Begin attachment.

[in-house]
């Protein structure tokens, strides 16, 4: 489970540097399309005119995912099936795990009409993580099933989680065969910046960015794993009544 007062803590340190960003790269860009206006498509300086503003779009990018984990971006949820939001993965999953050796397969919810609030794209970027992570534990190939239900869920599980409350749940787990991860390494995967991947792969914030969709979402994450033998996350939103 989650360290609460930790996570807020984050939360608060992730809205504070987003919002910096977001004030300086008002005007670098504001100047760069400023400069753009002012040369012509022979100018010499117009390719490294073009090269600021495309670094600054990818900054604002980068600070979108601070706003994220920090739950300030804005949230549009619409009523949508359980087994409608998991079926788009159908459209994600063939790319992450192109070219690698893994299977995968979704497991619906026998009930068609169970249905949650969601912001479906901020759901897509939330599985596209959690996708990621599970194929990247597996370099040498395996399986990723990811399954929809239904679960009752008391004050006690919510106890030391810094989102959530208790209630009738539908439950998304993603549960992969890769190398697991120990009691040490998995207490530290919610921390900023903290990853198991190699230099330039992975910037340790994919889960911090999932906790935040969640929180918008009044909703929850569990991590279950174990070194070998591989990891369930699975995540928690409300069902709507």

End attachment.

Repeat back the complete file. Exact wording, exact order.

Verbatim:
[in-house]
């Protein structure tokens, strides 16, 4: 489970540097399309005119995912099936795990009409993580099933989680065969910046960015794993009544 007062803590340190960003790269860009206006498509300086503003779009990018984990971006949820939001993965999953050796397969919810609030794209970027992570534990190939239900869920599980409350749940787990991860390494995967991947792969914030969709979402994450033998996350939103 989650360290609460930790996570807020984050939360608060992730809205504070987003919002910096977001004030300086008002005007670098504001100047760069400023400069753009002012040369012509022979100018010499117009390719490294073009090269600021495309670094600054990818900054604002980068600070979108601070706003994220920090739950300030804005949230549009619409009523949508359980087994409608998991079926788009159908459209994600063939790319992450192109070219690698893994299977995968979704497991619906026998009930068609169970249905949650969601912001479906901020759901897509939330599985596209959690996708990621599970194929990247597996370099040498395996399986990723990811399954929809239904679960009752008391004050006690919510106890030391810094989102959530208790209630009738539908439950998304993603549960992969890769190398697991120990009691040490998995207490530290919610921390900023903290990853198991190699230099330039992975910037340790994919889960911090999932906790935040969640929180918008009044909703929850569990991590279950174990070194070998591989990891369930699975995540928690409300069902709507």